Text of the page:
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The New Zealand Air Line Pilots' Association Newsletter.

New Zealand aviation news

Air New Zealand mourns terrorism victim 

Air New Zealand staff are mourning the death of one of their own in the recent Christchurch terrorism acts. 

Lilik Abdul Hamid, an aircraft maintenance engineer in Christchurch, was in the Masjid Al Noor Deans Avenue Mosque at the time of the attack.

He had been part of the company’s engineering team for 16 years since leaving his engineering job in Indonesia and moving to New Zealand with his family. 

Read more HERE.  

 

Air New Zealand hits turbulence 

Air New Zealand announced a net profit drop of 34% to $152 million in the first half year to December 2018, but the airline is sticking with its guidance for the full year. 

The net profit was down $80m, from $232m a year earlier. 

The company said operating revenue growth of 7.1% was more than offset by a 28% increase in fuel prices and increased operational costs.

Earnings before taxation were $211m for the six-months to 31 December 2018, compared to $323m in the previous period. The company announced the interim dividend would be unchanged at 11 cents. 

Chief executive Christopher Luxon said that the rate of growth in the New Zealand market was slowing from previous years to be more in line with other developed markets. The airline would respond by reviewing its network, fleet and cost base. 

Air New Zealand has slashed domestic fares on 41 domestic routes - making 750,000 seats a year available for less than $50. 

Read more HERE.  

 

TAIC investigations 

The Transport Accident Investigation Commission (TAIC) is investigating an incident where separation was not maintained between two Q300 aircraft approaching Wellington Airport. 

The incident occurred on 12 March 2019 and involved aircraft under Air Traffic Control. This resulted in the crew of both aircraft receiving an ‘advisory resolution’, requiring both to take avoiding action – a turn that needs to be done immediately to avoid the loss of approved separation between the two aircraft. There was no collision, and no damage or injury resulting from the incident.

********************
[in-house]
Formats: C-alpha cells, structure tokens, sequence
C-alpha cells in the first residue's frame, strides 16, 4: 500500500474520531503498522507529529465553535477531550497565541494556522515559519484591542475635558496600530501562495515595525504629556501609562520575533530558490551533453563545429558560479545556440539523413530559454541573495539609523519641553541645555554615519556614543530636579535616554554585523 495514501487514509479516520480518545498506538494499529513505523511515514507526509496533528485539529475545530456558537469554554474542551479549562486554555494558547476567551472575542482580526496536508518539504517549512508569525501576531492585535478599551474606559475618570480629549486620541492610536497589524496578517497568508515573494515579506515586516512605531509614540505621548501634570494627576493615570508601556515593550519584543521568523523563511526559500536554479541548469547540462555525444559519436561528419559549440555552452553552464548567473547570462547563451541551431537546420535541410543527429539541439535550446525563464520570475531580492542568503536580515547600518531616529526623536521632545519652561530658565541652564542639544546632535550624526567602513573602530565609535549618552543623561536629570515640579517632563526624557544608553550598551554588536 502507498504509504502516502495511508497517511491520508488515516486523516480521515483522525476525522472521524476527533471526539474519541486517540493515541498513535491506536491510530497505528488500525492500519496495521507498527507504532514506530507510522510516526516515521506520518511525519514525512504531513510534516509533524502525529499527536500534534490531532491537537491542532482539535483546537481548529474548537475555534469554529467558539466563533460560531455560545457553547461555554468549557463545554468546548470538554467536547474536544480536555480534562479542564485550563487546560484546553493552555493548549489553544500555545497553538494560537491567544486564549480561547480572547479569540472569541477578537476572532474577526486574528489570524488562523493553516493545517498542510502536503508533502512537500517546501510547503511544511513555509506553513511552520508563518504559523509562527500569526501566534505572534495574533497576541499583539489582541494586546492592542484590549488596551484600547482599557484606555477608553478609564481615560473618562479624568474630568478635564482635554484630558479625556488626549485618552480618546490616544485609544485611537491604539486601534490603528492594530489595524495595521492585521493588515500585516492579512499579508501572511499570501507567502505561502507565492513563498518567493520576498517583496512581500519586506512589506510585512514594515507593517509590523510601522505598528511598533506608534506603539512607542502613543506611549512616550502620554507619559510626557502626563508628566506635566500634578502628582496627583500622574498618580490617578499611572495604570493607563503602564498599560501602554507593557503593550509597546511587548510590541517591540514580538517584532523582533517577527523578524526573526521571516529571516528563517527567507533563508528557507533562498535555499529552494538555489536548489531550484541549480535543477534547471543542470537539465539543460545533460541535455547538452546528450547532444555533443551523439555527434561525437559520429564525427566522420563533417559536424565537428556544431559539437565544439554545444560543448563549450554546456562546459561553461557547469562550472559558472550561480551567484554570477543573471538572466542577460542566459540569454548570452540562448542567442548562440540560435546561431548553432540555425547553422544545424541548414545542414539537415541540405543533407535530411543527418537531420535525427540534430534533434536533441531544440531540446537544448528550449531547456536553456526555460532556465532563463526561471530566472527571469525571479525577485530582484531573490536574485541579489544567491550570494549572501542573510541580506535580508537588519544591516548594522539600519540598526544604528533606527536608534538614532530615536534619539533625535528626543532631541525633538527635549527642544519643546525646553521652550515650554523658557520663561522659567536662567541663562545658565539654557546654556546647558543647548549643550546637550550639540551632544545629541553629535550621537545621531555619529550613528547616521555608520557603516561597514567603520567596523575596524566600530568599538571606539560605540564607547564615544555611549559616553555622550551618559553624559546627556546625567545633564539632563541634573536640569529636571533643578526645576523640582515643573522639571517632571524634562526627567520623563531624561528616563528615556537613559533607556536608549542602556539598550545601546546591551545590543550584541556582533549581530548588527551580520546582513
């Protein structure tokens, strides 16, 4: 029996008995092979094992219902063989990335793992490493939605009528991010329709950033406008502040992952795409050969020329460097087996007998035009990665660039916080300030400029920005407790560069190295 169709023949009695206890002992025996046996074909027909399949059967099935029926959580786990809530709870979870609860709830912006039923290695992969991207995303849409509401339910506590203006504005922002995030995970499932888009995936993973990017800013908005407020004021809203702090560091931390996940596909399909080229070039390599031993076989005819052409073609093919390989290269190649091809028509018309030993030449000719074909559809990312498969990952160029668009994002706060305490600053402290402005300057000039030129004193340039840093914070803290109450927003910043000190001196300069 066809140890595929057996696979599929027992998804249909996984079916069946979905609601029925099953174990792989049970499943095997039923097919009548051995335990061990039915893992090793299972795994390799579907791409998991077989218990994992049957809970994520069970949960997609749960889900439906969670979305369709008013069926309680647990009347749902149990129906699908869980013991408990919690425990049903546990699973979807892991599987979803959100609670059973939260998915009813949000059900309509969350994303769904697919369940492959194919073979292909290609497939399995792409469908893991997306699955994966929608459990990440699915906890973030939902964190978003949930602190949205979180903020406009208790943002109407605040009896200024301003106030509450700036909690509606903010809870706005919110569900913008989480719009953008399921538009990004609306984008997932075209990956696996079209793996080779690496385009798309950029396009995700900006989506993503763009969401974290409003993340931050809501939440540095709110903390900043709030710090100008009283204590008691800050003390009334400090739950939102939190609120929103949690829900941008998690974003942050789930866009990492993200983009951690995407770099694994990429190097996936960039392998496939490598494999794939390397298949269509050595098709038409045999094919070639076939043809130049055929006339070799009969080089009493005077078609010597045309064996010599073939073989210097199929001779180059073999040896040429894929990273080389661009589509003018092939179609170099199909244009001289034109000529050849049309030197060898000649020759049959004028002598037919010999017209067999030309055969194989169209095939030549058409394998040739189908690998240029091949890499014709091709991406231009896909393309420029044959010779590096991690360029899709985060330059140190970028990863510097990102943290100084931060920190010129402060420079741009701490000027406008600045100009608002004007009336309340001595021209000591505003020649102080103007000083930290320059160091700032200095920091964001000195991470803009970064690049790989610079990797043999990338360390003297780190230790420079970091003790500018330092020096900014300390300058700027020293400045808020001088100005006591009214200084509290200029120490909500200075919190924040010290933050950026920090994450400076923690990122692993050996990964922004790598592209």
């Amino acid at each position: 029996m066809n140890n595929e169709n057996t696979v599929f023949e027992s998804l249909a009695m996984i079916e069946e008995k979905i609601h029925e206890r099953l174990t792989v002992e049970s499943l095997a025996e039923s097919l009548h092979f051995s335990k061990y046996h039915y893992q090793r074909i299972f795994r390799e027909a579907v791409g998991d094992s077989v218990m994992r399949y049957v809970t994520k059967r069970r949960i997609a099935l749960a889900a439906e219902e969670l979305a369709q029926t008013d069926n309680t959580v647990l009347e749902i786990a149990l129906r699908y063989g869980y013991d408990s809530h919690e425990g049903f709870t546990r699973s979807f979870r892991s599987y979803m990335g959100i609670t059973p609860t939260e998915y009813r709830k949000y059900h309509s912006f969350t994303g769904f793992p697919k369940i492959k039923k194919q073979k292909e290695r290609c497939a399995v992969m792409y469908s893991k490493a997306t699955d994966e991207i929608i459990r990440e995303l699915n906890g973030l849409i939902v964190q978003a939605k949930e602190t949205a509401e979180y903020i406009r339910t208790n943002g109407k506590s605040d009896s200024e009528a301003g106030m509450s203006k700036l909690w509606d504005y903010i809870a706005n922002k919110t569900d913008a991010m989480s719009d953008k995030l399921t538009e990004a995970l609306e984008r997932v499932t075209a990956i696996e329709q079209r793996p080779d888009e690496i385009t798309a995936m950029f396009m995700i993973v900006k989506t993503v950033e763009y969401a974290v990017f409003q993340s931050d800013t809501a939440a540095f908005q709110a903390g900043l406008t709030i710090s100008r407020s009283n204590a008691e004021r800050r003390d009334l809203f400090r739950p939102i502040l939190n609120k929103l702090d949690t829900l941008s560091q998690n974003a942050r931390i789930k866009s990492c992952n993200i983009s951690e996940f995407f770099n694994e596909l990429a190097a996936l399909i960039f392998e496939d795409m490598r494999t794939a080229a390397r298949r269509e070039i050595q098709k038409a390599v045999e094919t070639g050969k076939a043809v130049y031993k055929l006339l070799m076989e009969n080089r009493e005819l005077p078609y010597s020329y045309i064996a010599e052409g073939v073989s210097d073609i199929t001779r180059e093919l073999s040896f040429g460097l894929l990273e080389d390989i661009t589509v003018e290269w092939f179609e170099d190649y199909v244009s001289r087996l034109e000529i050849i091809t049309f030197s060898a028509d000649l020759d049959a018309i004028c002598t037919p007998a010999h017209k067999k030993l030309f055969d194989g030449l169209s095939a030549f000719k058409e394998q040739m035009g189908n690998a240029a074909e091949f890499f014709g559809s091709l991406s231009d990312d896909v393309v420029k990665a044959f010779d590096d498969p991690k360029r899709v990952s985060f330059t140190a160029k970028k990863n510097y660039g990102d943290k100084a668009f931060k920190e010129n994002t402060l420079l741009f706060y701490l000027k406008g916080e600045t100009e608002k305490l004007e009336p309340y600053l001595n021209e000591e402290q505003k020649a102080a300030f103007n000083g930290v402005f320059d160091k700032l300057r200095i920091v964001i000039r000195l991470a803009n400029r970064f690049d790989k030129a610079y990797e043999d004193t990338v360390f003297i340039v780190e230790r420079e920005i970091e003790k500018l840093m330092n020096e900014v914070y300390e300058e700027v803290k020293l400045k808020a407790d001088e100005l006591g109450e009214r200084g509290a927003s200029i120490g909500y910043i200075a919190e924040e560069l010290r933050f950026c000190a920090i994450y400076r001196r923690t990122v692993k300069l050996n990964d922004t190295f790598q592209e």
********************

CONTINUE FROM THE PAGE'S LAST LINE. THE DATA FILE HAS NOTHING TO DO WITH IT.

Read more HERE

TAIC is also investigating a non-fatal accident involving a helicopter involved in firefighting operations near Nelson in mid-February. 

The AS350 (Squirrel) helicopter was using a monsoon bucket as part of firefighting efforts in the Pigeon Valley area. 

The pilot made an emergency landing, with the helicopter landing heavily and the pilot receiving moderate injuries. 

Read more HERE


NZALPA Saddened by Pilot and Instructor Deaths 

NZALPA is deeply saddened by the death of two pilots, including a member who was a much respected pilot and instructor. 

Peter Callagher, 27, was one of two experienced pilots flying a Diamond DA-42 Twin Star aircraft when it crashed on 23 March. 

The other instructor on board, Zakir Ali Parkar (Zak), 29, was also killed. 

It was understood that the plane had left Palmerston North destined for Taupō. The last known location of the plane was near the Kaimanawa Ranges, 24km south east of Turangi, near where the wreckage of the plane was eventually found. 

NZALPA’s Medical and Welfare Director, Andy Pender said Peter was also a much respected member of the NZALPA family and the wider aviation community.

“The loss of Pete will be felt particularly keenly through our membership, particularly amongst pilot colleagues, and those students he helped train at the Ardmore Flying School,” Pender said. 

“Although only in his late 20s, Pete came from an aviation family and is the son of Air Traffic Controller Craig Callagher, also an NZALPA member.

“Pete was an active supporter of his peers in the general aviation industry, and showed clear leadership qualities. He was a pilot and colleague destined for great things.” 

With the Transport Accident Investigation Commission (TAIC) now leading the investigation into the crash, along with a parallel investigation by the Civil Aviation Authority (CAA), Pender could not speculate on the cause of the tragedy. 

“However, a number of NZALPA’s Medical and Welfare team who are specially-trained pilot volunteers, were quickly mobilised and are at Ardmore to support staff and student pilots. 

“All over New Zealand, particularly throughout our close-knit aviation community, our thoughts are with Pete and Zak’s family, friends and colleagues.   It is truly a sad and reflective time for New Zealand aviation,” Pender said.  

 

 

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